Matt Lauer apology: Former Today Show host say he feels “embarrassed and ashamed.”

Matt Lauer Apologizes, Says He Feels “Embarrassed and Ashamed”

Matt Lauer Apologizes, Says He Feels “Embarrassed and Ashamed”

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Nov. 30 2017 9:15 AM

Matt Lauer Apologizes, Says He Feels “Embarrassed and Ashamed”

Al Roker, Savannah Guthrie, and Hoda Kotb prepare for a segment on the set of NBC’s Today Show on Wednesday in New York City.

Drew Angerer/Getty Images

Former Today host Matt Lauer issued an apology Thursday, a day after he was fired from his job at NBC, admitting there was “enough truth" to the sexual misconduct allegations against him that he was “embarrassed and ashamed” of his actions.

The apology came during the second episode for Today dedicated in part to its former host’s firing. Lauer’s apology was read by Today co-anchor Savannah Guthrie:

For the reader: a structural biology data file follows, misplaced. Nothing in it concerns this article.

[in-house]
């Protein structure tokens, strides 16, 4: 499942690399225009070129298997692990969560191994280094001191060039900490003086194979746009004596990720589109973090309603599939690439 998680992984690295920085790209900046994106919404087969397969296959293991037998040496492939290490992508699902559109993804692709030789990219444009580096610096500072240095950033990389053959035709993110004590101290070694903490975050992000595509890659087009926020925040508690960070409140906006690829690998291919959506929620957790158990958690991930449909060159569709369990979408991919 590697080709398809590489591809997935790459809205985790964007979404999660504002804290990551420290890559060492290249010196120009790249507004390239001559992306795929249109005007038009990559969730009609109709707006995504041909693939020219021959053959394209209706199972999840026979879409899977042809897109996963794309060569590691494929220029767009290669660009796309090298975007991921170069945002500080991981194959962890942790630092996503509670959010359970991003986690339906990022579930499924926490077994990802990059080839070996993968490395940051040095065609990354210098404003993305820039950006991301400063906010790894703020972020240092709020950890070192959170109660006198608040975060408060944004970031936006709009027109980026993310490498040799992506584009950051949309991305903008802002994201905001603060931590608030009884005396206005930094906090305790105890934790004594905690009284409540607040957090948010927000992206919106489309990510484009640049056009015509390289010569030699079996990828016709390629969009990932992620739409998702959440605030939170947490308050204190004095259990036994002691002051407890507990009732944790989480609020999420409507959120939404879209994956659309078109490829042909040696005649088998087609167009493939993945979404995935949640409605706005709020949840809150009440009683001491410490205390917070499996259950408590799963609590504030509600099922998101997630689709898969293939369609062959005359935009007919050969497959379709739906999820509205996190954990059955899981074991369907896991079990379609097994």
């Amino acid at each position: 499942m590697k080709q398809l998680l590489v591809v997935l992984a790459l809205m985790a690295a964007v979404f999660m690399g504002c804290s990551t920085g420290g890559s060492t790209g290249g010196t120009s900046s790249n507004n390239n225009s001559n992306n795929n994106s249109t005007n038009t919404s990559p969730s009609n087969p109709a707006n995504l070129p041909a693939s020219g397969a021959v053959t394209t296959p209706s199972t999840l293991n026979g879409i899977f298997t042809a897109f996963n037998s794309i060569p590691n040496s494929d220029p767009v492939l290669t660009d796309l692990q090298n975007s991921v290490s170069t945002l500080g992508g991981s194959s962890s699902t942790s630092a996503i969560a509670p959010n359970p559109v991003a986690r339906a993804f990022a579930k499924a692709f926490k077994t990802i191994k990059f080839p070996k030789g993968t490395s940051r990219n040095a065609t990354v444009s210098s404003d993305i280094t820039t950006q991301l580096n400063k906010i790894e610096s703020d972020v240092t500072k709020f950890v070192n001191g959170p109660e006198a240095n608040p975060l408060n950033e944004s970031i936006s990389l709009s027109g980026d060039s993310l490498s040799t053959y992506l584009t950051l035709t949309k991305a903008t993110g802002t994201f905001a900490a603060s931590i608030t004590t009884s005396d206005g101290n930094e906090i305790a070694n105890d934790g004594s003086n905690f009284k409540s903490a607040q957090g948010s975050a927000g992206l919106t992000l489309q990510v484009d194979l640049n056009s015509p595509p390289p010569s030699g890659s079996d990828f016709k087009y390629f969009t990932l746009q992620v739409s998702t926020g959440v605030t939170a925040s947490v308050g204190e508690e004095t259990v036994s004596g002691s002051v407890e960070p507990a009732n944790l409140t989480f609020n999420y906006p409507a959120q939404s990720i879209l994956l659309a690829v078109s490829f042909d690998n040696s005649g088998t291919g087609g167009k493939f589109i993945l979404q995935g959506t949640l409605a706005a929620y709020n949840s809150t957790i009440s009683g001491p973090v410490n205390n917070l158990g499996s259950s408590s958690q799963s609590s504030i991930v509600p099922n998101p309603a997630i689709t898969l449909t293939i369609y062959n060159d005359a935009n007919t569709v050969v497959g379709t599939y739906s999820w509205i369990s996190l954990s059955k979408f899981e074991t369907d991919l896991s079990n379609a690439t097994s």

There are no words to express my sorrow and regret for the pain I have caused others by words and actions. To the people I have hurt, I am truly sorry.
As I am writing this I realize the depth of the damage and disappointment I have left behind at home and at NBC. Some of what is being said about me is untrue or mischaracterized, but there is enough truth in these stories to make me feel embarrassed and ashamed.
I regret that my shame is now shared by the people I cherished dearly. Repairing the damage will take a lot of time and soul searching and I'm committed to beginning that effort. It is now my full-time job.
The last two days have forced me to take a very hard look at my own troubling flaws. It's been humbling. I am blessed to be surrounded by the people I love. I thank them for their patience and grace.

Guthrie and co-anchor Hoda Kotb also spoke with correspondent Stephanie Gosk about the latest allegations, two new complaints NBC received after Lauer’s firing that were reported later Wednesday. One of the new complaints involved a former employee who alleged Lauer sexually assaulted her in his office.

Thursday’s Today also tackled the accusations against another powerful man, Rep. John Conyers, who stepped down from his position on the Judiciary Committee but remains in Congress. Guthrie interviewed Conyers accuser Marion Brown, who until now had been anonymous.